Wetlands can have significant impacts on the quality, composition, and
ground cover of certain terrestrial areas. In several ways, wetlands help
reduce the effects of erosion on upland areas. The relative stability
of the substrate plays a large role in the composition of upland ecologies.
of their sponge-like qualities, wetlands located at the head of the watershed
act as reservoirs, capturing precipitation and releasing it more gradually.
This slows runoff rates and decreases sheet erosion on exposed soils.
Wetlands located at the base of a drainage area can capture soil that
has eroded off the land. This prevents the soil from entering the main
streams of the watershed. Reducing the amount of soil eroded from the
land and recovering soil that is eroded benefits the landowner and reduces
siltation problems further downstream (Admiraal et al. 1997, Illinois
Department of Natural Resources 1997, and Mitsch and Gosselink 1986).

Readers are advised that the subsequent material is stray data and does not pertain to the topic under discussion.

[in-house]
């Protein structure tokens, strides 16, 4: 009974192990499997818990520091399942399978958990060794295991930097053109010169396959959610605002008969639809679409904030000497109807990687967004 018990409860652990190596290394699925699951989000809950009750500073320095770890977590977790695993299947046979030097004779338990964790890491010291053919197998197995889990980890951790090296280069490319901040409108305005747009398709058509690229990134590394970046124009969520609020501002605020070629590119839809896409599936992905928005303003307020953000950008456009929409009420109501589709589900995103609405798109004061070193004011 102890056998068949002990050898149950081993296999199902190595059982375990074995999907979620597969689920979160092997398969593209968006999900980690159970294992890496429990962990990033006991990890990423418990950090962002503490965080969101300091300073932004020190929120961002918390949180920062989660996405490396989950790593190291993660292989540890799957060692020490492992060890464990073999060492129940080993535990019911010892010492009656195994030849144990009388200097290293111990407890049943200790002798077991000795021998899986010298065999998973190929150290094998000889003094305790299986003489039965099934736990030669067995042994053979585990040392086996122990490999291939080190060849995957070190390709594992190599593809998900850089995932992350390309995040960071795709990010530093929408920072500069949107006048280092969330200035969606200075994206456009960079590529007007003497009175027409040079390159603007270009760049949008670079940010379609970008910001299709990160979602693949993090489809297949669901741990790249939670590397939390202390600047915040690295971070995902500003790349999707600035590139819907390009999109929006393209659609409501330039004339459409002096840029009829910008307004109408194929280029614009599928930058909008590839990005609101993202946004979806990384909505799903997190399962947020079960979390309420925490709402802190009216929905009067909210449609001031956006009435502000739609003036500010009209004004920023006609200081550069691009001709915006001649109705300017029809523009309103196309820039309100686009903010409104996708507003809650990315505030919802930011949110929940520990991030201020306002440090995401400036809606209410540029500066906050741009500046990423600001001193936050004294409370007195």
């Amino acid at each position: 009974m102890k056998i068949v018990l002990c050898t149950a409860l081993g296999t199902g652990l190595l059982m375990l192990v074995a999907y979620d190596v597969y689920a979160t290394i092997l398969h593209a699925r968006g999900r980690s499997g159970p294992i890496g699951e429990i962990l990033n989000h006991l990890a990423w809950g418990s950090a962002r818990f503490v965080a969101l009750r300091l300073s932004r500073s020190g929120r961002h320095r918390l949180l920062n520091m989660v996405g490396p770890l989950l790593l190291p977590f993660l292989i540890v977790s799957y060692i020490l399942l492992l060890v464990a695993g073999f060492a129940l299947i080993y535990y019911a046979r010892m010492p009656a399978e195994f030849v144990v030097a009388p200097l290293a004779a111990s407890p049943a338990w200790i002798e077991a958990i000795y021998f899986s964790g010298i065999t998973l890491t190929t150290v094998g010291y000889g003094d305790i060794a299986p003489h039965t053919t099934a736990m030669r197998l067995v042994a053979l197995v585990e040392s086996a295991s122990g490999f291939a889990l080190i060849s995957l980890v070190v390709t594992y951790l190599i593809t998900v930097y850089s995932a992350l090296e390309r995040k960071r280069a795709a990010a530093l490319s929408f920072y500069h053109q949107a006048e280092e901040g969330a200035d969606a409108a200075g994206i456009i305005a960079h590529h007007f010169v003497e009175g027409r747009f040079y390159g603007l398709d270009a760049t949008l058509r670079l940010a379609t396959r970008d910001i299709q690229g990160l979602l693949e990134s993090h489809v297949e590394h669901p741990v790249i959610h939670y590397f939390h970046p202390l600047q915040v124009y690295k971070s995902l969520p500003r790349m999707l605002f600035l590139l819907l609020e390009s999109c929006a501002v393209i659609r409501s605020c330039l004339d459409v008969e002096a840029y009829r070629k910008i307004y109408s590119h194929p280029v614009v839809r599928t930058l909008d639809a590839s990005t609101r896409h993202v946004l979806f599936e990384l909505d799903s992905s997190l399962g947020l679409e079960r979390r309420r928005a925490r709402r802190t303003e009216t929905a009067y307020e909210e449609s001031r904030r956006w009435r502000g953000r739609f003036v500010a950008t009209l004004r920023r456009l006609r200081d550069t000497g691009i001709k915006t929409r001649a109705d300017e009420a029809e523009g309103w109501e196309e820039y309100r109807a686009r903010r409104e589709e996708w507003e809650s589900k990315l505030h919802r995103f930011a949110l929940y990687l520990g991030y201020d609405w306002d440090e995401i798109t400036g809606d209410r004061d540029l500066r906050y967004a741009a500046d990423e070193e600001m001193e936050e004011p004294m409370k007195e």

located along the banks of lakes and rivers help to buffer waves,
protecting shorelines and the upland areas behind them. Vegetation
in these wetlands dissipates the energy of waves by acting as
a barrier between the source of the wave and the shoreline. The
root systems of these plants also play a major role in helping
retain soils along the banks. Shorelines protected by these buffering
wetlands tend to erode less and remain stable (Admiraal et al.
1997, Illinois Department of Natural Resources 1997, and Mitsch
and Gosselink 1986).
Introduction | Biological
| Threatened & Endangered Species |
Hydrological Functions | Water
Quality | Ground Water Recharge | Terrestrial
Functions | Aesthetics & Recreation
to Wetlands Home Page